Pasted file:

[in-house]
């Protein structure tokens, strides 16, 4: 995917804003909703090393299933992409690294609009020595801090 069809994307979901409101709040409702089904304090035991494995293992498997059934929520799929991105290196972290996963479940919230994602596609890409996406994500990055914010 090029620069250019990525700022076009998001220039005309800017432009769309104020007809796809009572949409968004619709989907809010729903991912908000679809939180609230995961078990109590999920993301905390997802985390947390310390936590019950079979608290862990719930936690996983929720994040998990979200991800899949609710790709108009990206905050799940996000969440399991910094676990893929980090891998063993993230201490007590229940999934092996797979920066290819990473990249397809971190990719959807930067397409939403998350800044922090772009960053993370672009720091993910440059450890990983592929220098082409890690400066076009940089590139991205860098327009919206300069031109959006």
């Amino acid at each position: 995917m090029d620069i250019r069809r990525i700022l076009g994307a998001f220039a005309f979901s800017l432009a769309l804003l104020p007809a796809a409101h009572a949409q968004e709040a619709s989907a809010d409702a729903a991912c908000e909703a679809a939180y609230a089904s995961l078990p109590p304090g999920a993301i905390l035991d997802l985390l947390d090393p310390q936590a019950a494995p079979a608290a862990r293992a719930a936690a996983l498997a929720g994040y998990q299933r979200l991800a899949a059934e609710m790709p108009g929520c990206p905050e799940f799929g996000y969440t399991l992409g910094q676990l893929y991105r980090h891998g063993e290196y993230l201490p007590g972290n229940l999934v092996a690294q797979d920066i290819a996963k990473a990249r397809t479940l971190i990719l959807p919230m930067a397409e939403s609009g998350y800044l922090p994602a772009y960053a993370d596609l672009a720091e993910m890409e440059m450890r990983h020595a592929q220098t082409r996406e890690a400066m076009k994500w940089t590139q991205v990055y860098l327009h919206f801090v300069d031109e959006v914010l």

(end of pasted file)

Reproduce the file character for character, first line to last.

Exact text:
[in-house]
């Protein structure tokens, strides 16, 4: 995917804003909703090393299933992409690294609009020595801090 069809994307979901409101709040409702089904304090035991494995293992498997059934929520799929991105290196972290996963479940919230994602596609890409996406994500990055914010 090029620069250019990525700022076009998001220039005309800017432009769309104020007809796809009572949409968004619709989907809010729903991912908000679809939180609230995961078990109590999920993301905390997802985390947390310390936590019950079979608290862990719930936690996983929720994040998990979200991800899949609710790709108009990206905050799940996000969440399991910094676990893929980090891998063993993230201490007590229940999934092996797979920066290819990473990249397809971190990719959807930067397409939403998350800044922090772009960053993370672009720091993910440059450890990983592929220098082409890690400066076009940089590139991205860098327009919206300069031109959006």
């Amino acid at each position: 995917m090029d620069i250019r069809r990525i700022l076009g994307a998001f220039a005309f979901s800017l432009a769309l804003l104020p007809a796809a409101h009572a949409q968004e709040a619709s989907a809010d409702a729903a991912c908000e909703a679809a939180y609230a089904s995961l078990p109590p304090g999920a993301i905390l035991d997802l985390l947390d090393p310390q936590a019950a494995p079979a608290a862990r293992a719930a936690a996983l498997a929720g994040y998990q299933r979200l991800a899949a059934e609710m790709p108009g929520c990206p905050e799940f799929g996000y969440t399991l992409g910094q676990l893929y991105r980090h891998g063993e290196y993230l201490p007590g972290n229940l999934v092996a690294q797979d920066i290819a996963k990473a990249r397809t479940l971190i990719l959807p919230m930067a397409e939403s609009g998350y800044l922090p994602a772009y960053a993370d596609l672009a720091e993910m890409e440059m450890r990983h020595a592929q220098t082409r996406e890690a400066m076009k994500w940089t590139q991205v990055y860098l327009h919206f801090v300069d031109e959006v914010l």